Completely straight faced, he stood backstage and nonchalantly reached into his suitcase, pulling out two large, brightly coloured tickling sticks. “I’m ready to go on,” he said. It was, of course, Ken Dodd….
Richie Smith (I told you he’d be getting mentioned a lot in these articles) knew Ken, and was asked to provide some magicians for his birthday party being held at the Liner Hotel in Liverpool. Bizarrely, it has only just dawned on me that I’ve got absolutely no idea how Richie knew him… I’ve got literally no clue as to how they could have crossed paths. Nevertheless, I’m going to assume it wasn’t just some kind of gatecrashing situation and say he invited me along to perform.
To be honest, I didn’t know much about Ken, really. I knew he was a comedian and a bit of a Liverpool legend, but that was about it. Having said that, before the event I was also told that it was best to avoid mentioning anything to do with, or even in close relation to, income tax. This was somewhat disappointing, because as with most 13-year-old boys, the Inland Revenue was always my go-to topic of conversation - but on this occasion I found it best to make an exception.
The night came and even now I can remember how genuinely friendly and approachable he was when I first met him. The hotel was jam-packed with people wanting to talk to him, but he made time to come over and introduce himself - perhaps spending 5 minutes or so watching me perform various pieces of close-up magic.
Speaking to him a few days later, Richie told Ken that I was working on a new classical stage magic act with doves and floating tables. I had no idea about this, but it turns out that he is a huge magic fan and very often has a magician open up the second half of his show - so purely for the purposes of wanting to give a young performer an opportunity, he phoned me personally to ask whether I’d like to perform my 10-minute act in one of his shows, which was taking place at the Southport Floral Hall a few weeks later.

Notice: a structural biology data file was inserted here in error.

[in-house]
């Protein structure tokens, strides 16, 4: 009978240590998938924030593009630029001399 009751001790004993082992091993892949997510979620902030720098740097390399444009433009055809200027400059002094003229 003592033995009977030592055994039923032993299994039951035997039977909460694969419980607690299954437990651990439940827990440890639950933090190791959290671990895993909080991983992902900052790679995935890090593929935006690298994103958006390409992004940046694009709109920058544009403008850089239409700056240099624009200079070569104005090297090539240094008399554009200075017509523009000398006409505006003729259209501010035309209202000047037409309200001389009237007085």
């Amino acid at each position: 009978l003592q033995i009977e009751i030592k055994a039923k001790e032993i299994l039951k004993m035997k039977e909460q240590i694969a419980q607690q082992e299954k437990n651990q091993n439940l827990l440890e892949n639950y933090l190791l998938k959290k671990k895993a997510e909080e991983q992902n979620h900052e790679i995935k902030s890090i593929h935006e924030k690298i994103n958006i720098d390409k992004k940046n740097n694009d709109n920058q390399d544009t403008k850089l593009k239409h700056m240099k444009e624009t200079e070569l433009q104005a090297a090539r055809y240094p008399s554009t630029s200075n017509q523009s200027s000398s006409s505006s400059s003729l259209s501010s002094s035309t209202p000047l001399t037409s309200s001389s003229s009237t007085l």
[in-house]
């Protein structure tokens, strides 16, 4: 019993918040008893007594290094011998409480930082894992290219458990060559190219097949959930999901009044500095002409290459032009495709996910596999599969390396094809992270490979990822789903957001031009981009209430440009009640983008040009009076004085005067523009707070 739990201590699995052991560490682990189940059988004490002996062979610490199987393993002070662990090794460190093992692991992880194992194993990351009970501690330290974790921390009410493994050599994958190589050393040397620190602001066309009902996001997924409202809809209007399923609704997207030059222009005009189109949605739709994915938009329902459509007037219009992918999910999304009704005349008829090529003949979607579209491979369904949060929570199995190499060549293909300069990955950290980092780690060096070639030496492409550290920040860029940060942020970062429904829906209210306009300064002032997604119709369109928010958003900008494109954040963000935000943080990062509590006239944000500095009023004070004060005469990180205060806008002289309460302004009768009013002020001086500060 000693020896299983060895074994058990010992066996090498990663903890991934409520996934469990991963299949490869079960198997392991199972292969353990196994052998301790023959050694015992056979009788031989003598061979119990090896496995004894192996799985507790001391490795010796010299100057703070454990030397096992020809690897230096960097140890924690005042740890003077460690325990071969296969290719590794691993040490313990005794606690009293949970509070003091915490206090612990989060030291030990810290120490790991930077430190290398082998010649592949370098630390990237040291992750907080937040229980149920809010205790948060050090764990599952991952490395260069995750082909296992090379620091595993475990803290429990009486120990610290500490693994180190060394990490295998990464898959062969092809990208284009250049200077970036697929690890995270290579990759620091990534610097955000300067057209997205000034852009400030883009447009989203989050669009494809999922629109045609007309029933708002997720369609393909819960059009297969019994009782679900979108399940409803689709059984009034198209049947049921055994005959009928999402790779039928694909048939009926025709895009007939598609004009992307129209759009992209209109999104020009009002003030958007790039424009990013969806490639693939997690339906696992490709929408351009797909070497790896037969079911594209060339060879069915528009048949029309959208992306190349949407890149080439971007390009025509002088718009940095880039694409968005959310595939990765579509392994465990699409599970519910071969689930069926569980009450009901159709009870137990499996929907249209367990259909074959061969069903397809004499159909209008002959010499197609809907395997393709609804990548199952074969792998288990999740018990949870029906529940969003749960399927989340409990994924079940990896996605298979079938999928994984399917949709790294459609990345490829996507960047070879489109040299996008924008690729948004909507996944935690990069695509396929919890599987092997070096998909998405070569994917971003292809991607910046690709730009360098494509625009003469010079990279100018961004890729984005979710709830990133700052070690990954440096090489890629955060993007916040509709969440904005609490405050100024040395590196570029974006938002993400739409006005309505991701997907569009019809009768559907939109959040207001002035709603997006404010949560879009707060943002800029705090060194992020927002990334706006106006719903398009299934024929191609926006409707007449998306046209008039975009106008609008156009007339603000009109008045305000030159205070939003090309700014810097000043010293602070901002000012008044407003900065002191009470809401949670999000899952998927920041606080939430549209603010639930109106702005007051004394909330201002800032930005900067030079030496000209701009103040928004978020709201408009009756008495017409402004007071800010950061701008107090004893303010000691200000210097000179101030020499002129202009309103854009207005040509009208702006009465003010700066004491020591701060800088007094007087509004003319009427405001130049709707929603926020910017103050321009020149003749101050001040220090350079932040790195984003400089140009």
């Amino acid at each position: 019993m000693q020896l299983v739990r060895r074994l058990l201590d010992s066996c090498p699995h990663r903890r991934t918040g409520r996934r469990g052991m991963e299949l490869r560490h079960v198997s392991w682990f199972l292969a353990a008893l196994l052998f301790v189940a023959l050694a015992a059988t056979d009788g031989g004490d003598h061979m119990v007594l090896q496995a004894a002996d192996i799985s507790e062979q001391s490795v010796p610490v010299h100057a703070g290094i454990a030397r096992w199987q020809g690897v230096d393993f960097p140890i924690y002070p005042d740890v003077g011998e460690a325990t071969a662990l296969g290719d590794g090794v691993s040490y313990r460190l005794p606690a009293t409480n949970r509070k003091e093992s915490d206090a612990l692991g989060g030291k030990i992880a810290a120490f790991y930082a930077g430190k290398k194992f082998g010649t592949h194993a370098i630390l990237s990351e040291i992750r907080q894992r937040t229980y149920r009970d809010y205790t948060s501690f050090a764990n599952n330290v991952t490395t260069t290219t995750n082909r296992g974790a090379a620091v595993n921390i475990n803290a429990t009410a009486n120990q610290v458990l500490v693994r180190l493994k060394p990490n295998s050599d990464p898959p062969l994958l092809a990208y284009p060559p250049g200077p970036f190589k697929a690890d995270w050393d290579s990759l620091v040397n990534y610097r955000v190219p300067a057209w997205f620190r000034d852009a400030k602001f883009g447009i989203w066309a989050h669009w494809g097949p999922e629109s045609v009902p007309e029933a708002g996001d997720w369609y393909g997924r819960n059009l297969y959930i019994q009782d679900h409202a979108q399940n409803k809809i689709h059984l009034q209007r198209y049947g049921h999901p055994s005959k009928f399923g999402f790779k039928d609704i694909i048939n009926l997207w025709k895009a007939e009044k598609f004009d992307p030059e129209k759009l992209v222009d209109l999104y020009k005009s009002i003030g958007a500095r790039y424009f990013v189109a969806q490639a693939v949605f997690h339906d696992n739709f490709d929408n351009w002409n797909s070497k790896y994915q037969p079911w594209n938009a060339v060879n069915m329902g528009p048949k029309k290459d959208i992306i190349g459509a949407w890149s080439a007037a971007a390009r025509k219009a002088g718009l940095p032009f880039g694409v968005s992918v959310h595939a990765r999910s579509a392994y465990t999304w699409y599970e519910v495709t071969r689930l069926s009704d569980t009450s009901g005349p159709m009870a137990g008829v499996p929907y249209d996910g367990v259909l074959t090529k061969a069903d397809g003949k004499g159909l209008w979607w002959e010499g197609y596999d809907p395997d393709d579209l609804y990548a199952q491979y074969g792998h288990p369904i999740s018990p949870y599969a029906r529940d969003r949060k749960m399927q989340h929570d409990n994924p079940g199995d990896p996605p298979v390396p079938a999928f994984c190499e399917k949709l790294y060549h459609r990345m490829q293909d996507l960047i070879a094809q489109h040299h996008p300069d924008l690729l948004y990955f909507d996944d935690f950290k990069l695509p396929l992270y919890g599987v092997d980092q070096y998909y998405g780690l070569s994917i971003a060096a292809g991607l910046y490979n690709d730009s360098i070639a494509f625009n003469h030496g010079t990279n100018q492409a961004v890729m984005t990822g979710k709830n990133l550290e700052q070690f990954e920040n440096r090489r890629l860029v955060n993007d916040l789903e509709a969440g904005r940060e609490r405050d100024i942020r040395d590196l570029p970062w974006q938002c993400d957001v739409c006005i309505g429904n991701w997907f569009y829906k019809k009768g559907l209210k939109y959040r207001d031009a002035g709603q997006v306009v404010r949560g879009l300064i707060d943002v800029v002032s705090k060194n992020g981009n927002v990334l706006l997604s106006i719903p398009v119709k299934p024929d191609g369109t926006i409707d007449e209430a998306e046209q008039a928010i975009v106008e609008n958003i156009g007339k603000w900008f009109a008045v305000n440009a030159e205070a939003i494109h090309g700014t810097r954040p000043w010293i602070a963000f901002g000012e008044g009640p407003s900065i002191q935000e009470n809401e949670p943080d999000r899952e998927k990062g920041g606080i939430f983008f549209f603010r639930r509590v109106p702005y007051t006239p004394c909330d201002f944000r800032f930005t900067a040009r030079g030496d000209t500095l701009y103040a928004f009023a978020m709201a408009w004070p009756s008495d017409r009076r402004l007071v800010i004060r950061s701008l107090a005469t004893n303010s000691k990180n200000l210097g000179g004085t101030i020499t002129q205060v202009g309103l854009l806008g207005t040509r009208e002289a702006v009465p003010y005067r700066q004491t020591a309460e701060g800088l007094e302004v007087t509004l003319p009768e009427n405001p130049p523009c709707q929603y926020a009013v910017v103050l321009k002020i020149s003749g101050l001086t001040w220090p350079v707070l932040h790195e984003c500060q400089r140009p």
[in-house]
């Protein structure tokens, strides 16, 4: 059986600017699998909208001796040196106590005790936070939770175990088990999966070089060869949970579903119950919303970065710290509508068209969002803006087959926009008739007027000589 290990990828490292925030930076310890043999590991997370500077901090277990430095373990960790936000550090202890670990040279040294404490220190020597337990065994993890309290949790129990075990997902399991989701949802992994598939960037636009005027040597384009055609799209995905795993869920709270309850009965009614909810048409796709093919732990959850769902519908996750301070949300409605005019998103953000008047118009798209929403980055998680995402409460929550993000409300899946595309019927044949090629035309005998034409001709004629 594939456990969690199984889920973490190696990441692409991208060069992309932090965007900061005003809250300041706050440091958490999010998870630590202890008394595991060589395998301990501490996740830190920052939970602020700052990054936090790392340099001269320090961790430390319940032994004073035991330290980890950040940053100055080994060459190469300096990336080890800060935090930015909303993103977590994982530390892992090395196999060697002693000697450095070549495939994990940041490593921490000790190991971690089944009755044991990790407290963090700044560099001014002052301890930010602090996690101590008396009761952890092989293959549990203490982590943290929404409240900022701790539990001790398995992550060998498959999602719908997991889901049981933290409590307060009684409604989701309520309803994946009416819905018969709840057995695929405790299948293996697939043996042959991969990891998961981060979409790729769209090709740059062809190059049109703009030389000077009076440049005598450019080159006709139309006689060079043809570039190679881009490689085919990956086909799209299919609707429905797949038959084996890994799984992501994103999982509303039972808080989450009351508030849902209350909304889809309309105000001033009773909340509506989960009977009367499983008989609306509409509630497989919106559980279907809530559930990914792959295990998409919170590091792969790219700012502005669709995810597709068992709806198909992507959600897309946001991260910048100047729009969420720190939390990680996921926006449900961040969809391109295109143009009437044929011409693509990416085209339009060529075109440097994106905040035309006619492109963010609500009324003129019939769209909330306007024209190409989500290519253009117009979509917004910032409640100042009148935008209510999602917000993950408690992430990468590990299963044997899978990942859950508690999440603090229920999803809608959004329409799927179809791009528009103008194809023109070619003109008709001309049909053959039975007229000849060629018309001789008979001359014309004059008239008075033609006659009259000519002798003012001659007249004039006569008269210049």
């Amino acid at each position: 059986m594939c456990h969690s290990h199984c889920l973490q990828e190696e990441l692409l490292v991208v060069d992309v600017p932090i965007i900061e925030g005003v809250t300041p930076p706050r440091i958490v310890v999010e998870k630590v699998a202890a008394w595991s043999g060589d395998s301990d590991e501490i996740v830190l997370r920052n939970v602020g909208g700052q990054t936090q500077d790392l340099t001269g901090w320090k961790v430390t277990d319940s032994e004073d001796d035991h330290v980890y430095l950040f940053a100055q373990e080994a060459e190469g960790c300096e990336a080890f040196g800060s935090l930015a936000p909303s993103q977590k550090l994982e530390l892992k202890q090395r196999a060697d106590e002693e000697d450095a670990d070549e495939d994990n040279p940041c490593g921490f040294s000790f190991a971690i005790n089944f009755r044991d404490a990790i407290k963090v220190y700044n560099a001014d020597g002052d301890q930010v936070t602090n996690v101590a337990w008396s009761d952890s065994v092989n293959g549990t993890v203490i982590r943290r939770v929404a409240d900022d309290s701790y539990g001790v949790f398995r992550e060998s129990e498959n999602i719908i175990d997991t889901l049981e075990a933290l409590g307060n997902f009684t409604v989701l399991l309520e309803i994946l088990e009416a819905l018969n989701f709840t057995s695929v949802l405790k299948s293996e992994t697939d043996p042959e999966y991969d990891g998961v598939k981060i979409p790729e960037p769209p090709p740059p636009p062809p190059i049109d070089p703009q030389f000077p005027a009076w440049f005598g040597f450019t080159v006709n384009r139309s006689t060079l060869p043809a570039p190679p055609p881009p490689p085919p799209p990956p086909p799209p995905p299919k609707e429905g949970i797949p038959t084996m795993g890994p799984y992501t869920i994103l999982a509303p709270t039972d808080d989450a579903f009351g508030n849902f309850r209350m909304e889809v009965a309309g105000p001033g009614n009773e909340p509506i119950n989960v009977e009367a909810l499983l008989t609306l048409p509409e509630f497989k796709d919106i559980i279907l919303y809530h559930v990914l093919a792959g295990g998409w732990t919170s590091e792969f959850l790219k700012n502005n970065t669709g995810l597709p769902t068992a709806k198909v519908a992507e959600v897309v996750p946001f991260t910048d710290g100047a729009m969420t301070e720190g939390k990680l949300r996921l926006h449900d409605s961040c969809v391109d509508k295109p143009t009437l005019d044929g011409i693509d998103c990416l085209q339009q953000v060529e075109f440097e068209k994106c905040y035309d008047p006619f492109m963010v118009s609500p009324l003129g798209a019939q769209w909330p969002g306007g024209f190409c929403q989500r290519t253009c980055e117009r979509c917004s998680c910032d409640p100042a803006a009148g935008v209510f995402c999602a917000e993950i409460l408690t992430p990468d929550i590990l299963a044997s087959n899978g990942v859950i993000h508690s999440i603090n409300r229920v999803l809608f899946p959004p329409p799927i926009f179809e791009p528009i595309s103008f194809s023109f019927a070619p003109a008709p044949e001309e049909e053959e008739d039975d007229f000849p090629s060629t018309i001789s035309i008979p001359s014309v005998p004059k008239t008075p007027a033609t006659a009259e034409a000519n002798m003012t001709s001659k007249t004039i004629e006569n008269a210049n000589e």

Let me tell you, getting asked to perform in a theatre show at that age absolutely blew my mind - but for my parents, the idea that one of the UK’s most famous comedians was phoning our house was incredible.
I spent weeks tirelessly working on the act, trying to perfect each move and polish each moment before the big night finally came….
Ken, as we came to learn, is notorious for doing mammoth theatre shows which typically last upwards of 4 hours. That would be an impressive amount of time for any performer - but as I write this, he is 88 years old! It’s genuinely staggering.
The truly committed audience members, who I can only assume were the hardcore Dodd-fans, would bring their own sandwiches and a flask of coffee into the theatre. They were prepared; they were dedicated; they were there till the very end and we knew it.